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Alphabet's Median Pay Nears $200k (wsj.com)
107 points by rbanffy 9 months ago | hide | past | web | favorite | 77 comments

Just a quick reminder what median means in this case:

You have a finite set of wages/pay - and $197,000 should be in the middle of this set. Meaning that half the wages at Alphabet are below, the other half above this wage.

It is a rather robust measure, because it is insensitive to extreme values (like the arithmetic average would be), while also giving you a good overview, e.g. that 50% of all the wages are above $197,000.

Vice versa, it tells you nothing about how low or how high the wages are aside the median (e.g. the lower 45% of the wages could be <$45,000). So take it with a grain of salt.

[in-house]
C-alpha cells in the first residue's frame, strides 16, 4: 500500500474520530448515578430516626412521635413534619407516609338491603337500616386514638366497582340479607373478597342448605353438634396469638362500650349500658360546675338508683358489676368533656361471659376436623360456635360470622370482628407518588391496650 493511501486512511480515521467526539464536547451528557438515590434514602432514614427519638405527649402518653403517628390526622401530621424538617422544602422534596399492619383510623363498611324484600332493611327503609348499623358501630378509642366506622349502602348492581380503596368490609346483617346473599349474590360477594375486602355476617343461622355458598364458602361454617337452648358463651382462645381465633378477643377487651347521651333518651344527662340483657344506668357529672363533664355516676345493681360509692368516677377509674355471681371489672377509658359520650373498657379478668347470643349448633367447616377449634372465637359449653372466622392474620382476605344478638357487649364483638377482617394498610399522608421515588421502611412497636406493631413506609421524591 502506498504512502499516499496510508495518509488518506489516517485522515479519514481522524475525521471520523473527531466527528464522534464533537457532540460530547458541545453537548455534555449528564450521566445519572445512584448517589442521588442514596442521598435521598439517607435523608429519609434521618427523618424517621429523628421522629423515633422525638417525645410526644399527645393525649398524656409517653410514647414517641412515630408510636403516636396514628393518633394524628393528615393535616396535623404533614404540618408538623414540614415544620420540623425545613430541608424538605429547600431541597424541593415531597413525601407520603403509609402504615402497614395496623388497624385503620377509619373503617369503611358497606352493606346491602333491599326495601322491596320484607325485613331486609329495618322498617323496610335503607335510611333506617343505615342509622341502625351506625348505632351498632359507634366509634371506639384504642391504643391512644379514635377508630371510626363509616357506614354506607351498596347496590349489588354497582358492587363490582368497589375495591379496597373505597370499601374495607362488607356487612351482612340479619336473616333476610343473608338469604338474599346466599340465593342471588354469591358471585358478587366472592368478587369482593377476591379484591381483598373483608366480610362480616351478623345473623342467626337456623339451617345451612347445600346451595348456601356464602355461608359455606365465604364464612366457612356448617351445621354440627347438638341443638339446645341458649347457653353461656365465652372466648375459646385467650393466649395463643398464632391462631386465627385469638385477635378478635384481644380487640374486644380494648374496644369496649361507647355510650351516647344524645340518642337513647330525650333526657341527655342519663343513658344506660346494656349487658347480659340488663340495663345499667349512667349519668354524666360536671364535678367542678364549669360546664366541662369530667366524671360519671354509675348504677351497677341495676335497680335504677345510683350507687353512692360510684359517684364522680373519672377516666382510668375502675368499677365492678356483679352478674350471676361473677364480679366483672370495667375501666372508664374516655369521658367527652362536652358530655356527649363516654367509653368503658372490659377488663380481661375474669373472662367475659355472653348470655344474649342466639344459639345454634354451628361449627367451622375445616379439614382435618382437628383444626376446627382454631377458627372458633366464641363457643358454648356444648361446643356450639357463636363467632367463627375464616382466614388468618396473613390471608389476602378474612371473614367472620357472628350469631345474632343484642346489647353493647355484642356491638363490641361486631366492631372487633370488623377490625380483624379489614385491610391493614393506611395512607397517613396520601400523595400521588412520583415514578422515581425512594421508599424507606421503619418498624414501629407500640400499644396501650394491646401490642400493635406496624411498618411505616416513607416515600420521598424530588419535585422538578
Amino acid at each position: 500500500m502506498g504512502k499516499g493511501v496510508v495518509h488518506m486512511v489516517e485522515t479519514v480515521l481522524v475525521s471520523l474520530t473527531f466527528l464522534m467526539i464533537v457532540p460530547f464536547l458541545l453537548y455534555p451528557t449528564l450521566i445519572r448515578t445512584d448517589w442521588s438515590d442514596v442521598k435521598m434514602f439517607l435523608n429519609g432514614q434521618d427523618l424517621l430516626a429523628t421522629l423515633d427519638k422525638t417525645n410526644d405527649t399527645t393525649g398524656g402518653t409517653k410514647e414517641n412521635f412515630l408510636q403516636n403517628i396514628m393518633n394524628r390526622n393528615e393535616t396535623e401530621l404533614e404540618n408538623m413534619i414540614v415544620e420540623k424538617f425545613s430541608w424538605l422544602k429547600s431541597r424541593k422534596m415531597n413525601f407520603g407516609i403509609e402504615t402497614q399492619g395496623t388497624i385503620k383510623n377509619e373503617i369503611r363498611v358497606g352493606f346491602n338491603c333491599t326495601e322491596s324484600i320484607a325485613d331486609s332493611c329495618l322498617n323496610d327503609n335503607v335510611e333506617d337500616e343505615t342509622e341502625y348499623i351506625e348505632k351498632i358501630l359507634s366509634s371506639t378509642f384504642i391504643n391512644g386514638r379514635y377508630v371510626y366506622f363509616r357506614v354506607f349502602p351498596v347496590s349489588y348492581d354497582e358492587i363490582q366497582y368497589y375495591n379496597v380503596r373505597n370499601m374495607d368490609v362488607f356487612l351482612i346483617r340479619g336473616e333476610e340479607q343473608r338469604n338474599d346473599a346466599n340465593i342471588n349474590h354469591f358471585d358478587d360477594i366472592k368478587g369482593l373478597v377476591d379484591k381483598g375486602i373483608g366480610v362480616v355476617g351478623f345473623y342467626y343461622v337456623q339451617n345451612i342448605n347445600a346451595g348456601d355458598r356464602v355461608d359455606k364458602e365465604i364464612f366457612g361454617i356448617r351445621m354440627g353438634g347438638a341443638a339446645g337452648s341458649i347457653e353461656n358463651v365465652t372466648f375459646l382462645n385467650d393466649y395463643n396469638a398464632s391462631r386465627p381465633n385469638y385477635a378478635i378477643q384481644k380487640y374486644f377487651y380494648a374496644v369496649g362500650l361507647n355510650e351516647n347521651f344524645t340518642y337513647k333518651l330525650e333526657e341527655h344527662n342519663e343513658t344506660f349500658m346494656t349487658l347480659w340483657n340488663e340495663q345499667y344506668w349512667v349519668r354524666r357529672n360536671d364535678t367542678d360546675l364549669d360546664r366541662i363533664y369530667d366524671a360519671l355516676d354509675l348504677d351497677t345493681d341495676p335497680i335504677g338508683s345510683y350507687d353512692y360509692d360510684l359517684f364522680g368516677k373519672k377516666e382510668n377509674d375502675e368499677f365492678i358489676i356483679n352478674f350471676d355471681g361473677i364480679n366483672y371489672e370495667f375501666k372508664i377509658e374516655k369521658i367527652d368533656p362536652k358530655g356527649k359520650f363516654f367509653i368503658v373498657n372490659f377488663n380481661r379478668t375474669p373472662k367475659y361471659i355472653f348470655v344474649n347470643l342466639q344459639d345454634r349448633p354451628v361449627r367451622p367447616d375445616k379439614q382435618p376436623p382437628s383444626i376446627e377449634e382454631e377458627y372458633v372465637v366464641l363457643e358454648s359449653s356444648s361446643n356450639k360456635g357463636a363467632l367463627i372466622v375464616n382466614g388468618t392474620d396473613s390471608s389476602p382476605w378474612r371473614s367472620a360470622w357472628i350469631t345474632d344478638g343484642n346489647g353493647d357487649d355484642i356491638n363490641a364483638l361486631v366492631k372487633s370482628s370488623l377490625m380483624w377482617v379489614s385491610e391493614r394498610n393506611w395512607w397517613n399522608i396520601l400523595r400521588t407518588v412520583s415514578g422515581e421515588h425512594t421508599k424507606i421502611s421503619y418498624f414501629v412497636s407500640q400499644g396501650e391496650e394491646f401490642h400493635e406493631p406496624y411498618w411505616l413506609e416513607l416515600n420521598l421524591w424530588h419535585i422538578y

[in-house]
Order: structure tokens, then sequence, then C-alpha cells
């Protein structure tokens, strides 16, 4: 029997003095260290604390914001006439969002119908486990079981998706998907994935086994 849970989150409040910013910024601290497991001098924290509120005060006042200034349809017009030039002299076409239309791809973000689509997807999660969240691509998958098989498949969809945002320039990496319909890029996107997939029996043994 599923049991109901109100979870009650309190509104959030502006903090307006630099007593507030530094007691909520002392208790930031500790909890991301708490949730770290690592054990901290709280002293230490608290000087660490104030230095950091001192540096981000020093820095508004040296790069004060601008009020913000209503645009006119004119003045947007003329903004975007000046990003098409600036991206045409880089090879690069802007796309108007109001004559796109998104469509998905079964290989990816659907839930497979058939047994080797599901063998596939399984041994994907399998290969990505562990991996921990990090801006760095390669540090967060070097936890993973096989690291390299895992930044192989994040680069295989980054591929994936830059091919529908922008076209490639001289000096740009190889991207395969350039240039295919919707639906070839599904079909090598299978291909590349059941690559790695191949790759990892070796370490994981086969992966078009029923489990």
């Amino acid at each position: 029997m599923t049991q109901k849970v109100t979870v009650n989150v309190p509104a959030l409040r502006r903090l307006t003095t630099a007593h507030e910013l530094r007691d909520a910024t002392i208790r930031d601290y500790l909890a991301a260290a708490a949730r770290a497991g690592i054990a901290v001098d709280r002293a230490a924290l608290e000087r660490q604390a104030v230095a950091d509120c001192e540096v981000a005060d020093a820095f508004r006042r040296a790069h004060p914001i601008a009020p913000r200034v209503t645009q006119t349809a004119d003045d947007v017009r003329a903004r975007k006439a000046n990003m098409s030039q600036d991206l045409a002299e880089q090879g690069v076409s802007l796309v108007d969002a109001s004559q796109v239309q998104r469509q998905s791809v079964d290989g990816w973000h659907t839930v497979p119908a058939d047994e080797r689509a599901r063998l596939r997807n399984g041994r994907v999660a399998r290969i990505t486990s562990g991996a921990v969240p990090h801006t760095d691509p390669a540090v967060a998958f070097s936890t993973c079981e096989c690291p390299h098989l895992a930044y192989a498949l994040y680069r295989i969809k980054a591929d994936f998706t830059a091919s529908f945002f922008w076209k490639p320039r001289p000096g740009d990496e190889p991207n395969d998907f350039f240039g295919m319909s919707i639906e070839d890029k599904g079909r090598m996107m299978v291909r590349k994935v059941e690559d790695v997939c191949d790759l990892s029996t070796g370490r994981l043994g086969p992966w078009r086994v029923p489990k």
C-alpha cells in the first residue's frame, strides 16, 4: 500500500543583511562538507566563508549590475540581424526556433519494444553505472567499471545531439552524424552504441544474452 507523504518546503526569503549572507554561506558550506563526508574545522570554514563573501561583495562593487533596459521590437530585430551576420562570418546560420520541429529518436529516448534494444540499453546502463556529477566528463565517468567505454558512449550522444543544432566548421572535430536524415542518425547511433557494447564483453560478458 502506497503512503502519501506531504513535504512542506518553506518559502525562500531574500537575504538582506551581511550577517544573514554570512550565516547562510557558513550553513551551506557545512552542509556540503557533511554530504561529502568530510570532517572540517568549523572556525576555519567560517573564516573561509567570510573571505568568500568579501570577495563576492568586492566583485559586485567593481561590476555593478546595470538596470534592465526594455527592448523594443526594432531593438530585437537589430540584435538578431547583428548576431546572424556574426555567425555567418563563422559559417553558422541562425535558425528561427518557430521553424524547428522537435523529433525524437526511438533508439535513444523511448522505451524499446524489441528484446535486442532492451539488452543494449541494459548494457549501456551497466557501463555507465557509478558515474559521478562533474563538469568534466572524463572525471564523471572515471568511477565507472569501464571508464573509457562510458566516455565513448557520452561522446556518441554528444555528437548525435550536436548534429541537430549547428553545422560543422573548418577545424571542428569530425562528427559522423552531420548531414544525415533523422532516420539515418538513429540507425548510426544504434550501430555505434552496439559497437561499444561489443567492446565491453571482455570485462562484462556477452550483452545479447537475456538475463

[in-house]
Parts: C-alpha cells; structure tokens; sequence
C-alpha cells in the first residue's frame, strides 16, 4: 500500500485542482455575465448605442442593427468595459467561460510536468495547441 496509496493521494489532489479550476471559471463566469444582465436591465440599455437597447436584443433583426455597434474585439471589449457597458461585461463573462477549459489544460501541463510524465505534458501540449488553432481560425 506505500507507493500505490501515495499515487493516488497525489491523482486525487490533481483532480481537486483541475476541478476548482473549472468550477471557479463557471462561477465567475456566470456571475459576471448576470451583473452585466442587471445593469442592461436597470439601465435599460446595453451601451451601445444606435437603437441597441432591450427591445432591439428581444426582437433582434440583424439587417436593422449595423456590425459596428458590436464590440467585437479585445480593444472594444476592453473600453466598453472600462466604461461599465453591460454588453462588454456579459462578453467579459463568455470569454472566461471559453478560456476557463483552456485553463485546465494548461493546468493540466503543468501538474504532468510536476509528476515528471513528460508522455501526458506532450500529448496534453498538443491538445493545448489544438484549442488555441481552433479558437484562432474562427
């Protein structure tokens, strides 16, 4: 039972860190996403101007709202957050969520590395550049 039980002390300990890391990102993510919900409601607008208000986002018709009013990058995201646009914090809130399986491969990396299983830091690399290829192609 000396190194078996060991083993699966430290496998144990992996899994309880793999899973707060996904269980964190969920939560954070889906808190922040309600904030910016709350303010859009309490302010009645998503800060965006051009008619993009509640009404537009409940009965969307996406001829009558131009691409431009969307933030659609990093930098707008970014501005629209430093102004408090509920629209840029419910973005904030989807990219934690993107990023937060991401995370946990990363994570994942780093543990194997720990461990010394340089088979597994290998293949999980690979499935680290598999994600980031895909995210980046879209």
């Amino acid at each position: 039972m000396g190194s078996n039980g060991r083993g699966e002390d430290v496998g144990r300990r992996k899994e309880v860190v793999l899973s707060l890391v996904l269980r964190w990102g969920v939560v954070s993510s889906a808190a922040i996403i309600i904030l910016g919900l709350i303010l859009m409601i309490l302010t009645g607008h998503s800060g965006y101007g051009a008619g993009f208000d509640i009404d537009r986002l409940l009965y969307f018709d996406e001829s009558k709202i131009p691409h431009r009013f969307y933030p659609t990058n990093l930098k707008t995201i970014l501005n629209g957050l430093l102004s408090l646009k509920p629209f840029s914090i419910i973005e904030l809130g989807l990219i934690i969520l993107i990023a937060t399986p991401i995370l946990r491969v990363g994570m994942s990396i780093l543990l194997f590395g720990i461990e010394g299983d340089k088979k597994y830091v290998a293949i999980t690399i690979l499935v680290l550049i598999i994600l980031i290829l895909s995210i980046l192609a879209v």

Also, as with the Facebook news that their median is $240k (https://news.ycombinator.com/item?id=16955393), it could well be the case that Alphabet's lower paid staff are mostly contractors who wouldn't be counted in this metric.

Everyone seems to report either median or average, both of which leave out a lot of interesting information. If people simply reported both values, it would go a long way to painting a more accurate picture.

I was just thinking about this. Ideally, the median and mean salaries should account for added value but not vary so much as to make inequality unbearable. Having CEOs paid 100 or 200 or even 1000 times more than other employees is bad for everyone in the long run. It leads to so much inequality that people end up tearing each other appart, looking for culprits (immigrants, strangers, neighbouring countries, etc). Having a CEO paid more than others is fine as long as everyone can benefit from the added value, not just a few.